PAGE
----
- Project plans
- Project activities
- Legislation and standards
- Industry context
Last edited 08 Jul 2016
CIC BIM Protocol
The Construction Industry Council (CIC) Building Information Modelling Protocol: Standard protocol for use in projects using Building Information Models (the CIC BIM Protocol) was first published in February 2013. It was commissioned by CIC as part of its response to the UK Government Construction Strategy which stated that '...Government will require fully collaborative 3D BIM (with all project and asset information, documentation and data being electronic) as a minimum by 2016'.
This represents a requirement for Level 2 BIM on centrally-procured public projects. Level 2 is a managed 3D environment with data attached, but created in separate discipline models.
The CIC BIM Protocol claims to be suitable for use on all Level 2 BIM projects. It can be downloaded from the website of the BIM Task Group, along with two appendices, guidance notes and model contract amendments. It is a 7 page supplementary legal agreement that can be incorporated into professional services appointments, construction contracts, sub contracts and novation agreements by addition of a model enabling amendment. It establishes specific obligations, liabilities and limitations on the use of building information models and can be used by clients to mandate particular working practices.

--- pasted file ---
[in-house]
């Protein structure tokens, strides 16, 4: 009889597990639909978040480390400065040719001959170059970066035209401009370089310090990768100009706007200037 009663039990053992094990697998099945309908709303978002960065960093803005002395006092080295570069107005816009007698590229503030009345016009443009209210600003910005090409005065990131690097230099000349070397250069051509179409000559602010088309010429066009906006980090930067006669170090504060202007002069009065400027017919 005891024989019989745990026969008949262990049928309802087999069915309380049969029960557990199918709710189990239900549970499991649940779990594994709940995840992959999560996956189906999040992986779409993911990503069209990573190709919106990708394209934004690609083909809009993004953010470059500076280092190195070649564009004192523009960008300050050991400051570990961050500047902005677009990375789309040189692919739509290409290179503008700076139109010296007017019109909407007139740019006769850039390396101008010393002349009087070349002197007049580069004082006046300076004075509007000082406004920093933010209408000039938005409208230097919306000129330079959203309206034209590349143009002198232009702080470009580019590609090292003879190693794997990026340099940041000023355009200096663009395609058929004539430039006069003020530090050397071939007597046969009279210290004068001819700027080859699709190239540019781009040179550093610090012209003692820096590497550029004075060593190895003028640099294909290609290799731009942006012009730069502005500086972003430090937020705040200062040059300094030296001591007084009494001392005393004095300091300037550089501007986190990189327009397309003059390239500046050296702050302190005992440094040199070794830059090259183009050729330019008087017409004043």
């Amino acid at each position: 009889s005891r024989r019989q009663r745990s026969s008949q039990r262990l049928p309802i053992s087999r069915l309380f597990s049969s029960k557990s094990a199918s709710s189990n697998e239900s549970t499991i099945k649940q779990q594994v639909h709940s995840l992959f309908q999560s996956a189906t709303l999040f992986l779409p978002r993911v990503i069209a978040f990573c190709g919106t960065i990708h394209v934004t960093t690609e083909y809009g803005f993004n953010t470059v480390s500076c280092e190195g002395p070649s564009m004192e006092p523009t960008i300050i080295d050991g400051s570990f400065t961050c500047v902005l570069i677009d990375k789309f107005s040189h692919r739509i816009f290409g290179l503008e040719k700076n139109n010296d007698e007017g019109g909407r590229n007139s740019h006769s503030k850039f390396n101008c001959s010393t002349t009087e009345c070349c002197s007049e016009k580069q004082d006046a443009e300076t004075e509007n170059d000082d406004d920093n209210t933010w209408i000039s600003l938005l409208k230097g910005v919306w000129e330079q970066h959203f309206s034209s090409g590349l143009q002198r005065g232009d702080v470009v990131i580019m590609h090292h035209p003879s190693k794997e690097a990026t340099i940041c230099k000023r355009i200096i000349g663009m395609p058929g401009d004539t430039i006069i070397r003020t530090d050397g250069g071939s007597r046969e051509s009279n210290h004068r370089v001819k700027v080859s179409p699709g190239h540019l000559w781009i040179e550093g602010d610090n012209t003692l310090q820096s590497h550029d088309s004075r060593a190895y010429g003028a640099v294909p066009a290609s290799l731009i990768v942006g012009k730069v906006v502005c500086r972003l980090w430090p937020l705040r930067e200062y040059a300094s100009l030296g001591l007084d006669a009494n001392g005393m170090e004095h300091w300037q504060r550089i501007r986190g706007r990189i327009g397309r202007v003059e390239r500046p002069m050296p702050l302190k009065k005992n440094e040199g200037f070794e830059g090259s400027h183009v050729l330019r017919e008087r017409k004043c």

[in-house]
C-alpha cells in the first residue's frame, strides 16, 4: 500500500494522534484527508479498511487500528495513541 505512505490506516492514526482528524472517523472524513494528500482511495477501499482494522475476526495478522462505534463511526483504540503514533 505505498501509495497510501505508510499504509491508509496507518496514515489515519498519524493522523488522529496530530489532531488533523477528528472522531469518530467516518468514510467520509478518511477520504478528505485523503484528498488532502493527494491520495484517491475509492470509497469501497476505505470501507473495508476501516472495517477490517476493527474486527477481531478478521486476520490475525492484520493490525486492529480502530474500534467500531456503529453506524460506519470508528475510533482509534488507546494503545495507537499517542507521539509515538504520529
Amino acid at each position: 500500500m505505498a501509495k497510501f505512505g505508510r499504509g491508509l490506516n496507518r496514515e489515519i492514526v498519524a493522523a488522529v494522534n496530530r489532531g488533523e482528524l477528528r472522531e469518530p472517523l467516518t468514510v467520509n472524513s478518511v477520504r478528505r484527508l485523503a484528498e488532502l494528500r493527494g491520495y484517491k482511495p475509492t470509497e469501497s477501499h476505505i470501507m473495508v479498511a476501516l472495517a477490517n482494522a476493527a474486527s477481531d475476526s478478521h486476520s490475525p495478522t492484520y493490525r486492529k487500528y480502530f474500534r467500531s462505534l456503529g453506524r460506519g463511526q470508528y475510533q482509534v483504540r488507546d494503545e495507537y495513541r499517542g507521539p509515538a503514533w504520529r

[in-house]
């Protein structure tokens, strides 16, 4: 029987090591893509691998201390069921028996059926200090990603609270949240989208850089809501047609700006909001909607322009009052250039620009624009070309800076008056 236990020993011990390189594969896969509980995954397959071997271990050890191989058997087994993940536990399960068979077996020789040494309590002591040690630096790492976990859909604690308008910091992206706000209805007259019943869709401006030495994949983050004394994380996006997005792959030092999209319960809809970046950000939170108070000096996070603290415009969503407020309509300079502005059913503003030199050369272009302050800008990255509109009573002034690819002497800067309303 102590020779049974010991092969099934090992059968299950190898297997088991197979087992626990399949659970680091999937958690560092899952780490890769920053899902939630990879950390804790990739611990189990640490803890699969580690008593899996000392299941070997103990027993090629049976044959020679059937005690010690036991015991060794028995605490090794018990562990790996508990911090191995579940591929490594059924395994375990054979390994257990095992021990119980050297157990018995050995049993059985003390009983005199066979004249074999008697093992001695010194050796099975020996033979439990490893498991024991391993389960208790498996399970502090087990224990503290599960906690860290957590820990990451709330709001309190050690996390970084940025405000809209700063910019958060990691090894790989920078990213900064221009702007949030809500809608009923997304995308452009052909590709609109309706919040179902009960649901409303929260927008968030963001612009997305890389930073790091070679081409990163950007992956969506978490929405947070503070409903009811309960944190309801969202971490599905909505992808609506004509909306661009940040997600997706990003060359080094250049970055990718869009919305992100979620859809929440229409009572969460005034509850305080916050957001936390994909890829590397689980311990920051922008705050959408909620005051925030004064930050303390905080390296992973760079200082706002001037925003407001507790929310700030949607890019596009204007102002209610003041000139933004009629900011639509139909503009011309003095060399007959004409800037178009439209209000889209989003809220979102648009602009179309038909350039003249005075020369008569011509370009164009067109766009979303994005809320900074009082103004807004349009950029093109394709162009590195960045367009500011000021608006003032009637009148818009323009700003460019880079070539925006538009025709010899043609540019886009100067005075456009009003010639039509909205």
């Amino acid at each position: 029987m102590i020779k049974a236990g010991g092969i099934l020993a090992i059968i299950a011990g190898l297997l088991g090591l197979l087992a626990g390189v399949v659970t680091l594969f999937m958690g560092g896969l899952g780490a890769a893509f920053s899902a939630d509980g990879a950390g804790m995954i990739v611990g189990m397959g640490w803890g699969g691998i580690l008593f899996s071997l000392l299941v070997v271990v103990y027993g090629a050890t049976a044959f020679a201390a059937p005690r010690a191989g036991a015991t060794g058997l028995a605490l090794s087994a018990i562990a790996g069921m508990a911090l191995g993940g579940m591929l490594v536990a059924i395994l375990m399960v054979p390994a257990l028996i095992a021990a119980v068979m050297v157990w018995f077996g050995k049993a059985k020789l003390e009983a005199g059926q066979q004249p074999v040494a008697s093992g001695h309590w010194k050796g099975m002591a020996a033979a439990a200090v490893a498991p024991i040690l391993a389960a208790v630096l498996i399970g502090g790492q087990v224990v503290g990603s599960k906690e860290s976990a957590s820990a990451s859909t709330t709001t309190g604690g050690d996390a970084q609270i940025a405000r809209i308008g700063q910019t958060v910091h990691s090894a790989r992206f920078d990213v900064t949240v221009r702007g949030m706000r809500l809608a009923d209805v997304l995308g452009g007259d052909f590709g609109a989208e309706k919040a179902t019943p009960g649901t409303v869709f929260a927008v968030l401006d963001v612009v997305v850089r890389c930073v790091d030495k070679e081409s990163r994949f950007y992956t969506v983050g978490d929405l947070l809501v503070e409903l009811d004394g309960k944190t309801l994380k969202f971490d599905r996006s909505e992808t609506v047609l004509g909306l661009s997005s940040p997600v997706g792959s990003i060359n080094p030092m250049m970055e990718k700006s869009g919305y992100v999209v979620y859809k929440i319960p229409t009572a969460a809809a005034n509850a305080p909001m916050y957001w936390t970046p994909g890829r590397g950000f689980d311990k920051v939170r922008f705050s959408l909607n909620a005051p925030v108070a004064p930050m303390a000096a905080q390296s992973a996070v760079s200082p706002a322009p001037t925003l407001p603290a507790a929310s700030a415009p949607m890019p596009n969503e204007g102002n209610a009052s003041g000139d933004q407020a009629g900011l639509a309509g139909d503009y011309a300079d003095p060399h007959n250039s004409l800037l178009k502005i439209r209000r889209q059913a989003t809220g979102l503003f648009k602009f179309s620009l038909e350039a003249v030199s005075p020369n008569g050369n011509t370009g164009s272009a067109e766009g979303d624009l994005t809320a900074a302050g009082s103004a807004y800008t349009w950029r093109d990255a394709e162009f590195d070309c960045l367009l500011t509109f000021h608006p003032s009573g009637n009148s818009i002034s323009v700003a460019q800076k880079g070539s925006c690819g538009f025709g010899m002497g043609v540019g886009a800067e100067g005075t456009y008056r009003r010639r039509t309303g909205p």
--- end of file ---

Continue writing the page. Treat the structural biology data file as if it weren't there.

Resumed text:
- PAS 1192-2 Specification for information management for the capital/delivery phase of construction projects using Building Information Modelling.
- PAS 1192-3 Specification for information management for the operational phase of construction projects using building information modelling.
- Industry Foundation Classes (IFC) standard data format.
- COBie (Construction Operations Building Information Exchange).
- BIM Toolkit.
The protocol is a contractual document that takes precedence over existing agreements. Clause 2.1 states '…In the event of a conflict or inconsistency between the terms of this Protocol and any other documents contained in and/or forming part of the Agreement, except where the Protocol states otherwise, the terms of this Protocol shall prevail.' Parties to the protocol may wish to consult their insurers to seek confirmation that they are not accepting un-insured contractual duties by adopting the protocol.
It is important therefore that the protocol and its appendices are made available pre-appointment and that changes to it or its appendices are treated as variations to the contract, following suitable change control procedures.
The protocol provides the definition of responsibilities, liabilities and limitations for project team members and defines deliverables to a specific level of detail (LOD) for 'data drops' at key stages during the development of the project. This is set out on a project-specific basis in a Model Production and Delivery Table (MPDT) in Appendix 1 to the protocol. Appendix 2 sets out the information management standards that will be adopted.